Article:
It's the second-favourite take-away food in Sicily - after pizza - but
rarely mentioned by those who write about food and wine. Almost a kind of
localised secret. Chicken on a skewer.
This reminds me of the old saying that somebody who lives in a place
rarely visits the sights tourists come to see. This is more a case
of tourists not necessarily eating what the locals eat. The point is that
chicken on a skewer just doesn't seem particularly "Sicilian."
And it's not as photogenic as mounds of pasta served with chunks of vegetables.
Or luscious slices of sword fish. Chicken is altogether more humble. It's
"at home" food, not restaurant food.
It really isn't that unusual for a popular food to find its home in a specific setting.
An American comparison might be made to hot dogs, which (outside ball-parks) are
more often served at home barbecues than in restaurants, while hamburgers are ubiquitous. In Britain, fish and
chips are - almost by definition - a take-away food.
The popularity of chicken on a skewer is rooted in the traditional role
of poultry in Sicilian cuisine. Unlike Tuscany and other regions of Italy,
Sicily's love affair with chicken has always been more domestic. There aren't
as many recipes for things like chicken breasts cooked in wine, though roasted
chicken has always been popular.
As chicken was regarded as a country food prepared and enjoyed at home,
where many people raised their own poultry, it never became very popular
in restaurants. In fact, actual restaurants and pizzerias were rare in Sicily
until the twentieth century. What one usually encountered was the trattoria,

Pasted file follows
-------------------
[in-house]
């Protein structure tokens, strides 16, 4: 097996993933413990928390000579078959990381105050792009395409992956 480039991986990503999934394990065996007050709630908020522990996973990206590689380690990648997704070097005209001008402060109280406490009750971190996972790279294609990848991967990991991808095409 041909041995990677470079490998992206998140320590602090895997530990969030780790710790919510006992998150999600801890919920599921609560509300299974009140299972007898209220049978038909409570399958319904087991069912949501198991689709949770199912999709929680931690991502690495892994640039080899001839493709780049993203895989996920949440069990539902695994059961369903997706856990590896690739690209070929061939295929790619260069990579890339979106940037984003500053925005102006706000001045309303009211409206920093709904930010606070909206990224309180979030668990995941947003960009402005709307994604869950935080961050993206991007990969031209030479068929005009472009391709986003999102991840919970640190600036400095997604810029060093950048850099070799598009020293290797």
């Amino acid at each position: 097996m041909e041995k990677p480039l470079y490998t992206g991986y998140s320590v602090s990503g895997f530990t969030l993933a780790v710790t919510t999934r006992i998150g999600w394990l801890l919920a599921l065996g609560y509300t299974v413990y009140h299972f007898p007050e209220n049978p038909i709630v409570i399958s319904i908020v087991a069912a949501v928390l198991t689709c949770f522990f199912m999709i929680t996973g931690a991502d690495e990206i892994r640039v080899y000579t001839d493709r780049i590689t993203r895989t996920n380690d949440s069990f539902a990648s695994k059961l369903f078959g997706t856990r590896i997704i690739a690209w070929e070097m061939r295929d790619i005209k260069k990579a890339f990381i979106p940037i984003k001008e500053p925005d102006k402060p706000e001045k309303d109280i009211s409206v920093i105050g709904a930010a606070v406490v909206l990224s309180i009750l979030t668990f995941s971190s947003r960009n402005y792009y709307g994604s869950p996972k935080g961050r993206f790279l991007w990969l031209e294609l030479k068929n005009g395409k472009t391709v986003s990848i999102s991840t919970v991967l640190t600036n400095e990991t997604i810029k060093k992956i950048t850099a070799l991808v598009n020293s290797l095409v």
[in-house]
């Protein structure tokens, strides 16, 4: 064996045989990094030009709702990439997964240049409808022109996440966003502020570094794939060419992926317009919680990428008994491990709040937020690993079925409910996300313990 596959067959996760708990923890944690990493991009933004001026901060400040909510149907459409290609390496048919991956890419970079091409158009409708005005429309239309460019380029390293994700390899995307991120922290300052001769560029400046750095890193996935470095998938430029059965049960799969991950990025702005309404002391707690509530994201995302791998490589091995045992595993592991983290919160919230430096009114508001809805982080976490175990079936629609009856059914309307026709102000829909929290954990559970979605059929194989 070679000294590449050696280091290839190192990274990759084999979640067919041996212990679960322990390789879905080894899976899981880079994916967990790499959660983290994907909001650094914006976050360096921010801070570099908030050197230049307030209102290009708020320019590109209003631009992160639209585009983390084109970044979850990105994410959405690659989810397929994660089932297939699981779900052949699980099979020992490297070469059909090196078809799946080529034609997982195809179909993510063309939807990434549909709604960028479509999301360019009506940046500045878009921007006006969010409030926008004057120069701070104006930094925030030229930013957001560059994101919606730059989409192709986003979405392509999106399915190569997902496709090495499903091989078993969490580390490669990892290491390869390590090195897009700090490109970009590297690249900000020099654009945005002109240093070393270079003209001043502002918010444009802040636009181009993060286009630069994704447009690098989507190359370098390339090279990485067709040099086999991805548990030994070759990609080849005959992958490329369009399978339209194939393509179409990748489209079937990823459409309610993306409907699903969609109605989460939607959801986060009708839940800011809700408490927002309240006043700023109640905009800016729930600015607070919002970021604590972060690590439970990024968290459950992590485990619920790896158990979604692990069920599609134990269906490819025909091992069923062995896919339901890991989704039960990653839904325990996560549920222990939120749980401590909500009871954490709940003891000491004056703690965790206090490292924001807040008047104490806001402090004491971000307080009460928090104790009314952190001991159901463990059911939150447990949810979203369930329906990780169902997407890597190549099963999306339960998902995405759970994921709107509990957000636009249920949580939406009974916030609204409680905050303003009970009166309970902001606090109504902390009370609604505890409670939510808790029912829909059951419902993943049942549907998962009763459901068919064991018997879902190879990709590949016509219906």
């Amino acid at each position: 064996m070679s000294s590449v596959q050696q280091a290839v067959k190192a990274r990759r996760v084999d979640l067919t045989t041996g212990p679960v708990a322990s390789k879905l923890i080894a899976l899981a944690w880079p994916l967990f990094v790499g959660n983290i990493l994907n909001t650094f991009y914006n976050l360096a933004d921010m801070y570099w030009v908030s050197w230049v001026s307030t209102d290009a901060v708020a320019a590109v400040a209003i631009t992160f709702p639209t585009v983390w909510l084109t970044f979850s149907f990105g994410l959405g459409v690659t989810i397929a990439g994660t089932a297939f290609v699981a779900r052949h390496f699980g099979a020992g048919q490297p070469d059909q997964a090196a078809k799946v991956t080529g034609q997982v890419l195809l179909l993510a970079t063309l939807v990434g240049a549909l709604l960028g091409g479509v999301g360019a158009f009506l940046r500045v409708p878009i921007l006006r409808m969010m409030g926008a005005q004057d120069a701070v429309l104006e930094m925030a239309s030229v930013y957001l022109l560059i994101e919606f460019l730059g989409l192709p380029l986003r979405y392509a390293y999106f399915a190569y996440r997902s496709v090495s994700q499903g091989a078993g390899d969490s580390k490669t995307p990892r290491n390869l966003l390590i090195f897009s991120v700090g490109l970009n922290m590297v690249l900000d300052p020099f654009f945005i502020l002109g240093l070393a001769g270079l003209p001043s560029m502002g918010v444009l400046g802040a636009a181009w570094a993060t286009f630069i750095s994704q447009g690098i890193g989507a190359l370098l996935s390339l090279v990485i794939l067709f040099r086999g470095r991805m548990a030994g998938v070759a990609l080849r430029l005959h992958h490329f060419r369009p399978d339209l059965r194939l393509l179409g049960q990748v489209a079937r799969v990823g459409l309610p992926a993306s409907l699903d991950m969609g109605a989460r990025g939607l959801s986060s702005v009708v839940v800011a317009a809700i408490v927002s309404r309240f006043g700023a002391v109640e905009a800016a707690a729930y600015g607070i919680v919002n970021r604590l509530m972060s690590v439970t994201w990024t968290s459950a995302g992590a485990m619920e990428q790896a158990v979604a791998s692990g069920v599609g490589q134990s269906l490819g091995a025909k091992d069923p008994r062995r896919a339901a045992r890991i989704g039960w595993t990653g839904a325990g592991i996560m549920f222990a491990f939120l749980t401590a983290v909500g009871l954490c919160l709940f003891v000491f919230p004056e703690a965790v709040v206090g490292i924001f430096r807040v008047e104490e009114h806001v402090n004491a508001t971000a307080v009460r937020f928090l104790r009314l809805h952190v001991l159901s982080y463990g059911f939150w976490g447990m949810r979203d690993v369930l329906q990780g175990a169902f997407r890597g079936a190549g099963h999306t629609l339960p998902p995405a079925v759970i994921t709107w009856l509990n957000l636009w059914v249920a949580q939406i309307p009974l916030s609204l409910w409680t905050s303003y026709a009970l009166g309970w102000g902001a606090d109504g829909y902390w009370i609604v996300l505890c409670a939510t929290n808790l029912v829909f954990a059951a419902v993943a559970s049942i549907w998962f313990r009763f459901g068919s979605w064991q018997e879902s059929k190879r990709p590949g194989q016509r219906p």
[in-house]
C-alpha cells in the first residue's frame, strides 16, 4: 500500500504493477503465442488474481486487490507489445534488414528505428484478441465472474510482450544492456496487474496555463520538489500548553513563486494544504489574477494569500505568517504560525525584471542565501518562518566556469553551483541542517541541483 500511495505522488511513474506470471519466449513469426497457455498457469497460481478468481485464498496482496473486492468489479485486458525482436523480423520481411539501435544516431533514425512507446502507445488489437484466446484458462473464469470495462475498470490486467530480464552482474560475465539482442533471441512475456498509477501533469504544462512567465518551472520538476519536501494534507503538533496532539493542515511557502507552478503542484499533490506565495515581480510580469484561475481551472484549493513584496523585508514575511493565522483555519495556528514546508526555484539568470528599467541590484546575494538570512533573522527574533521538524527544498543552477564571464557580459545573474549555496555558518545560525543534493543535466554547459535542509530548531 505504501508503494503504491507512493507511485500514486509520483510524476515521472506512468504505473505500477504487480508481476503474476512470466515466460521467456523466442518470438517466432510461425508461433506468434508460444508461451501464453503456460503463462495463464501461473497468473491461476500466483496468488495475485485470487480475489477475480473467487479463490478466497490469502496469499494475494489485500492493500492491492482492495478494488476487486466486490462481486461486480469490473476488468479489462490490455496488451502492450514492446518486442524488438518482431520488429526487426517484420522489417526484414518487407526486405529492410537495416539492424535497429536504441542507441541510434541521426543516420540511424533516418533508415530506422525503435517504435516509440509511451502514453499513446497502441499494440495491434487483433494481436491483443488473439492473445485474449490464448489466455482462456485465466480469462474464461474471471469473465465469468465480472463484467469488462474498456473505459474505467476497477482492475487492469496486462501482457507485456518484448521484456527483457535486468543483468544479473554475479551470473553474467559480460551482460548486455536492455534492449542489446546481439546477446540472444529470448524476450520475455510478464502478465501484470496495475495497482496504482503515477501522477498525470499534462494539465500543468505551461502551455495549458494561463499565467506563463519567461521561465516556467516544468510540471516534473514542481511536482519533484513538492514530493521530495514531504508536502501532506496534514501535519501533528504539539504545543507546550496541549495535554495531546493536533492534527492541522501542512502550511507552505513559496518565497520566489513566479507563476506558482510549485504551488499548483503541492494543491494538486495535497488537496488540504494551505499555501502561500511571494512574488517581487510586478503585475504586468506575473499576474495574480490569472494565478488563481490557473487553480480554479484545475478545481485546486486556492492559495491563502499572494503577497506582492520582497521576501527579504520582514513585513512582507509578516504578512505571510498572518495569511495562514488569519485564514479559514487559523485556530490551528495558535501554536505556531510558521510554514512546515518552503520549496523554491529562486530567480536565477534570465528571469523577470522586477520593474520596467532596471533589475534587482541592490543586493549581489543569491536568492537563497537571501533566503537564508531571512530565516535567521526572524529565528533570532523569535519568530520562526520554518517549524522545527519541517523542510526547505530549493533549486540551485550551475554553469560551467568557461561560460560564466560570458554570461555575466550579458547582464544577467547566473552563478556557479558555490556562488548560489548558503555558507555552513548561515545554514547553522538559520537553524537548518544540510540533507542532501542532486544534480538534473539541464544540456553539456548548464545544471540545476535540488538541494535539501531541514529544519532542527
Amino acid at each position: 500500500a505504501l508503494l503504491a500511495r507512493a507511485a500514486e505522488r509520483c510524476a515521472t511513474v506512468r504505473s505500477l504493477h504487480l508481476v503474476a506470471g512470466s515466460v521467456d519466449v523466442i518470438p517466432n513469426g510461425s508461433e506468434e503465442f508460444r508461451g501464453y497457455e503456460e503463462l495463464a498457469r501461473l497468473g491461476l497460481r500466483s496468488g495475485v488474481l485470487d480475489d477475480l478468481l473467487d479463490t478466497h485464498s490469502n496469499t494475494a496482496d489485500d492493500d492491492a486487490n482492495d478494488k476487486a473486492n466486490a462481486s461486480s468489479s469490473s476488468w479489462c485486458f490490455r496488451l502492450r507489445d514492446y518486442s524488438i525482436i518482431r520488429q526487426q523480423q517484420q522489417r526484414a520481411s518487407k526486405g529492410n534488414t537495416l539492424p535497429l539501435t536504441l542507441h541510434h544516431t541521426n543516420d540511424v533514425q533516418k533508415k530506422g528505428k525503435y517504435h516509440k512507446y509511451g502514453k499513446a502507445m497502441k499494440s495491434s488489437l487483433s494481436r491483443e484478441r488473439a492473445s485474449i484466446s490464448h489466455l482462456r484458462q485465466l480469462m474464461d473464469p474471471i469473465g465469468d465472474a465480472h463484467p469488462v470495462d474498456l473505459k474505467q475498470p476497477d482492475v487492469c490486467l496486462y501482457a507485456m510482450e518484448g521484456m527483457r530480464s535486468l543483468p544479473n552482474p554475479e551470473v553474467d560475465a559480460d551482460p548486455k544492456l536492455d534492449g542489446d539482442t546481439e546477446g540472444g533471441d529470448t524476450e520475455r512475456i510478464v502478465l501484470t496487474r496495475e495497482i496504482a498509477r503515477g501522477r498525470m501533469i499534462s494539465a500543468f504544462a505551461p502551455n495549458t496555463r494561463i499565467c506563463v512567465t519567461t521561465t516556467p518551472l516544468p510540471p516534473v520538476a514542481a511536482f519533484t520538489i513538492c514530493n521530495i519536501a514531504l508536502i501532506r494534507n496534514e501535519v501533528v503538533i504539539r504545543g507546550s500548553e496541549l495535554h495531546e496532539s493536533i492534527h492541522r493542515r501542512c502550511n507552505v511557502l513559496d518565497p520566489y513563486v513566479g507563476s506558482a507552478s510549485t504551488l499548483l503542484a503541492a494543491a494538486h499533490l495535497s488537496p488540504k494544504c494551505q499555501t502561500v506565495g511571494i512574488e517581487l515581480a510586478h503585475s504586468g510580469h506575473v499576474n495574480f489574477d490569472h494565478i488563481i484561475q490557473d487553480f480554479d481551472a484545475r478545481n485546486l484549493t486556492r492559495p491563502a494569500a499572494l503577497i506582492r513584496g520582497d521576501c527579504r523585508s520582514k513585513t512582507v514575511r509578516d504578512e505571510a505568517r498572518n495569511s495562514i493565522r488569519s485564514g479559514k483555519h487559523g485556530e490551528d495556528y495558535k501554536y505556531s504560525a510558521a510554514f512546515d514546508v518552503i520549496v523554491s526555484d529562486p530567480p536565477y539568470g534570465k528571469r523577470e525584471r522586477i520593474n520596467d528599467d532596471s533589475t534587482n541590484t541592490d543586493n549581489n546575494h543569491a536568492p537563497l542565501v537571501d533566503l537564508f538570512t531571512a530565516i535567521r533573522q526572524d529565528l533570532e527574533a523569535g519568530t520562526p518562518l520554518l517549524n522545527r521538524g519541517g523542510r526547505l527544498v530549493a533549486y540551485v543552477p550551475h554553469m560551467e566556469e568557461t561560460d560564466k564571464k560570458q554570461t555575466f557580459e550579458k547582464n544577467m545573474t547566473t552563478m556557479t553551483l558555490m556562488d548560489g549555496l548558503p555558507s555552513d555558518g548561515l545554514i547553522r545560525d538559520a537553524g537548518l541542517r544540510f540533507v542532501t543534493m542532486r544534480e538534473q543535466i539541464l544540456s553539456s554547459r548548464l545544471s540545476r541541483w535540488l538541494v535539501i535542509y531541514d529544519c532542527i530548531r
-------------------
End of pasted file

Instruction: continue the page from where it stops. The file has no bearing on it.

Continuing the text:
an informal setting popular with travellers.
Even some city dwellers raised chickens. This, of course, was before
the building boom of the 1950s, which resulted in high-rise structures in
Palermo, Catania, Messina and other larger cities. Haute cuisine never quite
caught up to Sicilian tastes.
Stands and tiny take-away establishments selling chicken on a skewer
began to spring up during the 1960s alongside very informal "family
style" pizzerias. (This reflects a constant culinary evolution. More
recently, kebabs have become popular in areas such as Palermo's Piazza Olivella.)
Cuisine served locally isn't always "local." A Chinese or Indian
restaurant in Sicily is an outpost of foreign cuisine far from its place
of birth. But there's nothing un-Sicilian about roasted chicken. Each chef
offers a unique combination of spices and seasonings.
The recent economic downturn has seen the opening
of numerous pizzerias and chicken stands across Sicily. Traditional - often
pricey - restaurants haven't been as successful in recent times. But chickens,
the remote descendants of dinosaurs, haven't lost their appeal.
About the Author: Roberta Gangi has written
numerous articles and one book dealing with Italian cultural and culinary
history, and a number of food and wine articles for Best of Sicily Magazine.